Wednesday, July 2, 2014

Summer Fun: Historical Picnic

It was a beautiful day for a picnic, but I was certainly glad not to have been the one tending the joint over the outdoor fire at the historical society's annual luncheon.  A colonial-garbed cook had been up for hours, turning the spit with the giant ham, as well as making traditional New England baked beans, roasted corn on the cob, strawberry-rhubarb pie baked in a Dutch oven, and "haymaker's switchel."

While everything was delicious--particularly the smoke-infused corn and the freshly picked rhubarb in the pie (one of his pie plates shattered in the Dutch oven.  Woe, the loss of a whole pie!)--it was the switchel which occasioned the most discussion . . . because it tasted like thick prune juice!  Apparently used as a thirst-quencher during haying season, the drink contains molasses, ginger, brown sugar, and vinegar.  That last ingredient isn't particularly unusual in eighteenth-century drinks; it's one of the main ingredients in shrub, too.  It provides the acid when citrus wasn't always easily available.  I think I would've liked it more had it been diluted in carbonated water or just plain water.

But I also loved the syllabub, of which there were two kinds:  one was the traditional layered drink of frothy cream and spirits, the other more like a boozy whipped cream with no separate layers.  Both were tasty.  In fact, the second reminded me of my paternal grandmother's Charlotte Russe, which is a cooked custard with alcohol, probably sharing roots with the syllabub.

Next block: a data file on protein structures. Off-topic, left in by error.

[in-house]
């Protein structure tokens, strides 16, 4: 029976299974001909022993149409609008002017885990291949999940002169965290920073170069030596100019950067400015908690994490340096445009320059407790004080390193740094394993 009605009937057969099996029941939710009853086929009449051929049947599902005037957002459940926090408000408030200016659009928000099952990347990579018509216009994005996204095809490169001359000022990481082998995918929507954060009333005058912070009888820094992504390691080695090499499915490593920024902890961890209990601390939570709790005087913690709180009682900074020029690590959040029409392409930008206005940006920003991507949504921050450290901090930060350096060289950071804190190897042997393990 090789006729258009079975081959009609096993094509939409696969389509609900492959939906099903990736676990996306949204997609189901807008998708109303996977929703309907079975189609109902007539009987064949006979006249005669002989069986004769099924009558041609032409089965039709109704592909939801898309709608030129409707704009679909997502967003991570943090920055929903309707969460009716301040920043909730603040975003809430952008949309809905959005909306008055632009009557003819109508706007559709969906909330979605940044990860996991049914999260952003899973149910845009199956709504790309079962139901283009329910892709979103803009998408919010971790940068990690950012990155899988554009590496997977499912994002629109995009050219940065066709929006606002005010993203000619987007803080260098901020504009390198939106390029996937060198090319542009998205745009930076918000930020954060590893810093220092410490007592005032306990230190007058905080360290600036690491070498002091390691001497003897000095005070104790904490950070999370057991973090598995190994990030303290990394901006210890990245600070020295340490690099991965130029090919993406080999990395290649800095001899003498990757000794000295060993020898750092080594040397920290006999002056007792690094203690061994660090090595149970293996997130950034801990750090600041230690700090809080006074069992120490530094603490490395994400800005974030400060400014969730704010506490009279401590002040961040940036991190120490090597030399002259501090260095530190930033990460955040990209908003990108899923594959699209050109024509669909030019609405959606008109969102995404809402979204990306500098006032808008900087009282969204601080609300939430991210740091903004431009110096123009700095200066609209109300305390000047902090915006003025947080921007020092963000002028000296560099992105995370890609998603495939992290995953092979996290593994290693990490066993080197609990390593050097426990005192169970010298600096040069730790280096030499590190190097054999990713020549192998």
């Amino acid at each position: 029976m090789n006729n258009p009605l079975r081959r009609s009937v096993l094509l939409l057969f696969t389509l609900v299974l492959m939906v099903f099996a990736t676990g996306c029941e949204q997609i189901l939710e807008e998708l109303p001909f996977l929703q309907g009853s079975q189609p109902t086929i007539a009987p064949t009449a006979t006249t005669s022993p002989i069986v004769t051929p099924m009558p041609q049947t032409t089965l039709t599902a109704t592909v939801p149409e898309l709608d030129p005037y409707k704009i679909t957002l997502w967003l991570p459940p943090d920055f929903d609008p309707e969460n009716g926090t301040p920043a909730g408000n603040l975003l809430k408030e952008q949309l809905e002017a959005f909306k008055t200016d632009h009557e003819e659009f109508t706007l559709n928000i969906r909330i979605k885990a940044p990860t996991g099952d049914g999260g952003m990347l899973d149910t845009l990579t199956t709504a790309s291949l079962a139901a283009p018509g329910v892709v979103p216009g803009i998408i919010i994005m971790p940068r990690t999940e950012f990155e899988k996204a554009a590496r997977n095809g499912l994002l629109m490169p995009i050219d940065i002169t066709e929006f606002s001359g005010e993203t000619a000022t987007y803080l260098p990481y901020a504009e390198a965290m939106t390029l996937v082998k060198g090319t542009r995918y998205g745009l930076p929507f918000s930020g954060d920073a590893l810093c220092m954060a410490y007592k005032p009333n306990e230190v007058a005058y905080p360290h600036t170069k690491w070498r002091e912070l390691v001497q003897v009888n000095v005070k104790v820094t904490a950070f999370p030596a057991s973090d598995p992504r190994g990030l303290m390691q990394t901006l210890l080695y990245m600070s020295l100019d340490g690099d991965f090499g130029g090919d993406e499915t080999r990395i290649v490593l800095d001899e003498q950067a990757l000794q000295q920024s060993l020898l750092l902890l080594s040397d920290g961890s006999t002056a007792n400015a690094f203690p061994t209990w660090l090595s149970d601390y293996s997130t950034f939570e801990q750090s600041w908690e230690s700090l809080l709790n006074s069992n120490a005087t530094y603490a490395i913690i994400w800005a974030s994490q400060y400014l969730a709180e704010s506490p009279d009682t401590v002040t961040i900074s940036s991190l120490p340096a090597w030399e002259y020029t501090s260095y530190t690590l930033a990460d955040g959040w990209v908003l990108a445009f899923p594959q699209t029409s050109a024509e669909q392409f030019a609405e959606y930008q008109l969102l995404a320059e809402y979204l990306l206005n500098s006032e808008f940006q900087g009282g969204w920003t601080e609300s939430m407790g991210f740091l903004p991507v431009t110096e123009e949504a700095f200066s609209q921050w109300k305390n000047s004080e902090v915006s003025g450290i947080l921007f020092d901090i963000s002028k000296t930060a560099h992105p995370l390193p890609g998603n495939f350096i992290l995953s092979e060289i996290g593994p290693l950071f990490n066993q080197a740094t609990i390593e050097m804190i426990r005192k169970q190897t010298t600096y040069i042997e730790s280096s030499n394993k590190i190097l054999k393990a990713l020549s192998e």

It certainly made for a relaxing afternoon to spend some time with friends, with a great meal that I didn't cook or clean up after, and having a midday cordial!

A wonderful historically-inspired spread
See the glasses of syllabub and all the pies?


Haymaker's Switchel

1/4 cup brown sugar
1/8 teaspoon ginger
1/8 cup molasses
1/8 cup vinegar
2 cups water

Mix together and serve.

Adapted from Mrs. L.G. Abell, The Skillful Housewife's Book  (1846)


Syllabub (the separating kind)

1/2 cup sugar
1/2 cup white wine
1/4 cup dry sherry
juice of two lemons
1 1/2 cups whipping cream

Beat until cream is stiff.  Spoon into glasses.  Refrigerate.  Let settle about 24 hours.  Mixture should separate with cream on top and alcohol on bottom.

NB:  Substitute Port Wine (3/4 cup) for white wine and dry sherry.  Substitute nutmeg for ginger.

historical society docent


Syllabub (the thick one)
2 cups of whipped cream
½ cup of white sugar
1/8 cup of white wine
1/8 cup of freshly-squeezed lemon juice
zest of lemon
Optional toppings:
grated nutmeg
sprig of mint
lemon slice
Whip cream until thick in a chilled bowl. When the cream begins to thicken, add the sugar, white wine, lemon juice and zest of lemon. Continue to whip until thick.
Chill in the refrigerator until ready to serve.
Spoon the mixture into footed parfait glasses and garnish with a sprig
of mint, a slice of lemon and a sprinkle of grated nutmeg.

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